According to a report, the delay to RIM’s PlayBook tablet may be because Apple booked up every available touch panel production capacity.
It has been reported that RIM’s 7-inch BlackBerry PlayBook, set to be released on April 19 for $499, could have met some trouble in gaining enough supply of touch display panels to produce the device because Apple has already purchased the largest share of the touch display production capacity.
Quoting sources from touch screen panel makers, the report said PlayBook shipments were delayed for about a month “due to a delay in software testing as well as shortage of touch panels because Apple already booked up most of the available capacity.”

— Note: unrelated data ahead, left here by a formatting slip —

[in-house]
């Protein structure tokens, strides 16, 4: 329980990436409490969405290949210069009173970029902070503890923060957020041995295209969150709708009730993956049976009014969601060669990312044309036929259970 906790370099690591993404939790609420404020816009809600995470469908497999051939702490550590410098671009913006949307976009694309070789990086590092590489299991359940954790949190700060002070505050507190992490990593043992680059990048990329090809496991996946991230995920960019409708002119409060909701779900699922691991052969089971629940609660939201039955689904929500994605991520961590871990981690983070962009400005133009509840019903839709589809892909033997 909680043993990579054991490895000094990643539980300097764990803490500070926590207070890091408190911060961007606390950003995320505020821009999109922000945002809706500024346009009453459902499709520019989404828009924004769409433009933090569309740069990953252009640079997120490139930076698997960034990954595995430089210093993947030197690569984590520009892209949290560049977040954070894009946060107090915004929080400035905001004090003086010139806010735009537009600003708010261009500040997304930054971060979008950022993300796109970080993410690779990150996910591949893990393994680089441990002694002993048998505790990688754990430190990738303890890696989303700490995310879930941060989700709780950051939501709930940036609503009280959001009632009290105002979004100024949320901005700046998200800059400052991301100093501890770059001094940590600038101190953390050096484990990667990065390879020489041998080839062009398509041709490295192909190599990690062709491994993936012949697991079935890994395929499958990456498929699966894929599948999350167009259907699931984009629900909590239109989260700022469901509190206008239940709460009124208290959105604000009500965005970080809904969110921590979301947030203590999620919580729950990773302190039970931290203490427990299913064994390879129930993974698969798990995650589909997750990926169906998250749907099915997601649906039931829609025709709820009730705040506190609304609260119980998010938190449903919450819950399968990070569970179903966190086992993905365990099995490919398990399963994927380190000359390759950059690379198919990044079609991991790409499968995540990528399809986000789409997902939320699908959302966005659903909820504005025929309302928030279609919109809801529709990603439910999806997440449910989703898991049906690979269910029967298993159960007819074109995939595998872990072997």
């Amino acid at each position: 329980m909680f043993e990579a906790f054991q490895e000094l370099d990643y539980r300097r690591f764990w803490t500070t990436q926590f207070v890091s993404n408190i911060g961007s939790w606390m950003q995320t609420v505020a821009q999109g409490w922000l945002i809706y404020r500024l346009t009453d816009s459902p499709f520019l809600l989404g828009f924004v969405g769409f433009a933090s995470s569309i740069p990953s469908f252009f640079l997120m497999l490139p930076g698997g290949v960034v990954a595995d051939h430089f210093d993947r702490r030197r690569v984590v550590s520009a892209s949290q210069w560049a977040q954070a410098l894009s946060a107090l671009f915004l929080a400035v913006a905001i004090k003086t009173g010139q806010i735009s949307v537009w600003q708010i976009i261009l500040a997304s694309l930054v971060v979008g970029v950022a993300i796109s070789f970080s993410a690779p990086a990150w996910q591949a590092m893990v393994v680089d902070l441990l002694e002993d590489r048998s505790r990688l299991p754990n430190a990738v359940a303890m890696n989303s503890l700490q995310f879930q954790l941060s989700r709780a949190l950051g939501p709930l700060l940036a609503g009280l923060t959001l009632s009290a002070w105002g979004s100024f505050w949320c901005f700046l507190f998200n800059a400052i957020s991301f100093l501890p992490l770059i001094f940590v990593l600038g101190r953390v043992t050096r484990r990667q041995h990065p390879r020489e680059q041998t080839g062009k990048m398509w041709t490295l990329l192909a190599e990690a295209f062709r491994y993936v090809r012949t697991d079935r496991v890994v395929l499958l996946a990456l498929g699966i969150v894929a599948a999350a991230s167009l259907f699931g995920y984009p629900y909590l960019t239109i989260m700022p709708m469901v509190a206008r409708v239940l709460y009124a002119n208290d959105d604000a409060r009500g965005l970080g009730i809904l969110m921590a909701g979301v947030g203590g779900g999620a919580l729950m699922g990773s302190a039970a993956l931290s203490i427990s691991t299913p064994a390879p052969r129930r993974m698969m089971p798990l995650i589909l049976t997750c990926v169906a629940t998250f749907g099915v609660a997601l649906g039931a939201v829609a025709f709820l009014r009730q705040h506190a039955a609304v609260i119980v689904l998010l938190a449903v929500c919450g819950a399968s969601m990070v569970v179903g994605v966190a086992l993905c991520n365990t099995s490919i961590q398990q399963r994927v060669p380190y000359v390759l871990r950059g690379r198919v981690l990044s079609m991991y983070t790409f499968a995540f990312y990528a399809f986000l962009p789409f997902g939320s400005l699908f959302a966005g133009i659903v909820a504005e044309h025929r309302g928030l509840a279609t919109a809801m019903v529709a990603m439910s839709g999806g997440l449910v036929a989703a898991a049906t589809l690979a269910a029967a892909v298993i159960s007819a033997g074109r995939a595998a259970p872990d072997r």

The launch of the tablet was originally been scheduled in the first quarter of 2011. However, the PlayBook will now be shipped one month after the release of iPad 2.
In the later part last year, an analyst recommended that RIM was having problems in engineering the PlayBook to get more than a “few hours” of battery life. On the other hand, RIM denied this and promised that the tablet would have a “superior performance with comparable battery life.”
A $3.9 billion secret long-term investment is believed to be reserved by Apple in the world’s available production capacity. With more than $50 billion in cash reserves, Apple is known to pre-pay for components to ensure priority and favorable pricing.
In spite of denials by AU executive president Paul Peng, rumors ran in the previous week that Apple made an agreement with AU Optronics to supply LCD screens for the iPad 2.
photo credit: ibtimes.com